• Upper Great Lakes (UGL) Family Health Center in Calumet.

More than 7,000 Michiganders died due to suicide from 2014 to 2018.

Hope Starts Here Launches Six-month Engagement Campaign Today
Hope Starts Here is celebrating the fifth annual Detroit Day of the Young Child today with the launch of a six-month campaign to engage businesses, employees, parents, guardians, and educators to “Be a Champion” in supporting access to high-quality early childhood programs, mental, and health care as well as healthy, inspiring environments for parents and guardians.

“Without affordable, reliable, and high-quality child care, parents cannot work to support their families, businesses cannot attract and retain workers and children will not be given the tools they need to succeed,” says Denise Smith, implementation director of Hope Starts Here. “In Detroit, where this issue is acute, 48 percent of children five and under live in poverty and 84 percent of Detroit’s third-graders cannot read at grade level.

“To create a sustainable future for these vulnerable young citizens, businesses, employees, government leaders, parents, guardians, caregivers, and educators must work together to help shape a better future for children, in the family, in school and life.”

Local businesses can register here to take more steps to support your employees and their children. Parents and guardians can participate in virtual events today “For Old School Fun” at 5:30 p.m. (visit here for a link) and April 30 “Glam Up” at 6 p.m. (visit here for a link).

For more information, visit here.

Grace Centers of Hope Announces $10K Challenge Gift from CAPS Remolding
Grace Centers of Hope in Pontiac announced that Madison Heights-based CAPS Remodeling will match all donations made during the month of May — up to $10,000 — to support its comprehensive homeless and life skills programs.

Donations will help provide food, clothing and shelter for the nearly 200 men, women, and children who are currently enrolled in programs at GCH.

“Jeff Cates and CAPS Remodeling have been big supporters of our community for nearly a decade, and we are thrilled to have them serve as the catalyst for this fund-raising challenge,” says Pastor Kent W. Clark, CEO of GCH. “We hope other local businesses, organizations and individuals will follow Jeff’s lead and come alongside us to lend their support and match this wonderful gift, and help positively change lives within our community.”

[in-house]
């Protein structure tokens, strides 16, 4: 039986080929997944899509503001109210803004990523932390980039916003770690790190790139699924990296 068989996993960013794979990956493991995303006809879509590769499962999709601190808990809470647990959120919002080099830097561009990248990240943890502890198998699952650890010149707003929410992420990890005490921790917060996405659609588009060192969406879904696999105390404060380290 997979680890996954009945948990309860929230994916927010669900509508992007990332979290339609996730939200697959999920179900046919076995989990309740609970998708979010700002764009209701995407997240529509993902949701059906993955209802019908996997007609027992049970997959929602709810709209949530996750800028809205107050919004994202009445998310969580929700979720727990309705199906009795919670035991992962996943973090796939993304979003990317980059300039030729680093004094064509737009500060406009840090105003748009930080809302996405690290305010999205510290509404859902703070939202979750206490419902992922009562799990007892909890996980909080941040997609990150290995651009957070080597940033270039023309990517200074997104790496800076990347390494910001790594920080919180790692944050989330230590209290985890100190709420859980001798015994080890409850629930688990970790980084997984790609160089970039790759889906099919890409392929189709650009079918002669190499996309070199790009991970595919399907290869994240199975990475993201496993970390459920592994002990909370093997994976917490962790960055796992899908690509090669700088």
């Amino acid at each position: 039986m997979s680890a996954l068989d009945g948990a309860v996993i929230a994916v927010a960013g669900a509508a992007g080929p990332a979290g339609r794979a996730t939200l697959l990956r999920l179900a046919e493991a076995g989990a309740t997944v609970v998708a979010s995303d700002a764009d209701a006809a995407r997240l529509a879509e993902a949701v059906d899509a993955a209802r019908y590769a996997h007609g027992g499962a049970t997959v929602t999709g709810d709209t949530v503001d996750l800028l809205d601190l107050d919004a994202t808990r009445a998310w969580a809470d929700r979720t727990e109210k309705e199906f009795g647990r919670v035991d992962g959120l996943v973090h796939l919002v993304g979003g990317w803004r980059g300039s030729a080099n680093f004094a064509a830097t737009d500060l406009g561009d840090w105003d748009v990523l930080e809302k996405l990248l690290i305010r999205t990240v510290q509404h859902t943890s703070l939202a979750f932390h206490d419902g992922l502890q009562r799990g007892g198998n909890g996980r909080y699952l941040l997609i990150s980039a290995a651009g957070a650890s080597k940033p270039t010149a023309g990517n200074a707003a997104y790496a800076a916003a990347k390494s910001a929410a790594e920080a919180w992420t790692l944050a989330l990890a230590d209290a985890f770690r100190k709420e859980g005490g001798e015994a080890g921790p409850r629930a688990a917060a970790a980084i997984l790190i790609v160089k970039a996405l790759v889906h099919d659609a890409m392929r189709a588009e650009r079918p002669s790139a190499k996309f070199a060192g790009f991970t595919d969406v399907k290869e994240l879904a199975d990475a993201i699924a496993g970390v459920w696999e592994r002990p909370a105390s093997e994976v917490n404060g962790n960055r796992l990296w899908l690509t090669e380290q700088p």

Beginning May 1, individuals who are interested in supporting GCH through the CAPS matching gift challenge can visit here to make their donation. Donations also can be made by calling 1-855-HELP-GCH or via mail at 35 E. Huron St., Pontiac, MI, 48342. The matching challenge campaign will end on May 31.

Second Nature Brands Pledges to Plant 1M Trees
Second Nature Brands in Madison Heights, whose brands include Kar’s Nuts, Second Nature Snacks, and Sanders Chocolates, have pledged to plant 1 million trees by 2026.

The company will focus its tree-planting efforts on global agroforestry initiatives and local planting and tree restoration throughout the greater Detroit area.

To help meet its goal, Second Nature Brands also is announcing partnerships with One Tree Planted, an environmental nonprofit that is on a mission to make the planet greener, one tree at a time; ReLeaf Michigan, a statewide nonprofit volunteer tree planting and education organization; and Vanguard Community Development, a broad-based community development entity that advocates and works for Detroit’s historic north end neighborhood.

“Our vision for the future is to make things better by nourishing people and nature and planting 1 million trees with partners like One Tree Planted and ReLeaf Michigan helps us toward delivering on that vision,” says Victor Mehren, CEO of Second Nature Brands. “With more than 90 percent of the ingredients in our products coming from trees, it’s vital to our business that farms and forests thrive. Whether it’s cacao trees in Africa or shade trees here in Detroit, planting trees helps slow climate change, rejuvenate crops, and promote healthier living locally and abroad.”

Forgotten Harvest Unveils Public Phase of Campaign for New Oak Park Campus
Forgotten Harvest in Oak Park is in the final stages of its Solutions That Nourish Campaign for a 77,000-square-foot distribution facility, volunteer center, and headquarters at 15000 W. 8 Mile Road in Oak Park, between Coolidge Highway and Greenfield Road.

The new campus will enable Forgotten Harvest to provide a more nutritious and consistently better-balanced variety of food options to the communities it serves, as well as improve its operations by consolidating from three sites into one. The new campus will also allow for proper social distancing for volunteers, providing a larger storage space for food distribution.

“We are thrilled to be heading into the public phase of our Solutions That Nourish Campaign,” says Kirk Mayes, CEO of Forgotten Harvest. “This has been several years in the making and we are looking forward to enhancing our business model to provide more resources, and a more balanced and equitable nutritional mix of food to the communities we serve.”

For additional information on the Solutions That Nourish Campaign, visit here or contact Tim Hudson at 248-298-3421 or thudson@forgottenharvest.org.

The campaign kicked off its leadership phase in 2019 by an anonymous $3 million challenge gift that enabled Forgotten Harvest to secure critical gifts to begin the campaign. The campaign has raised more than $12.3 million of its $17 million goal and hopes to complete the campaign before the campus’ public opening in the spring of 2022. The campaign is co-chaired by longtime supporters and former board chairs John Carter and Hannan Lis.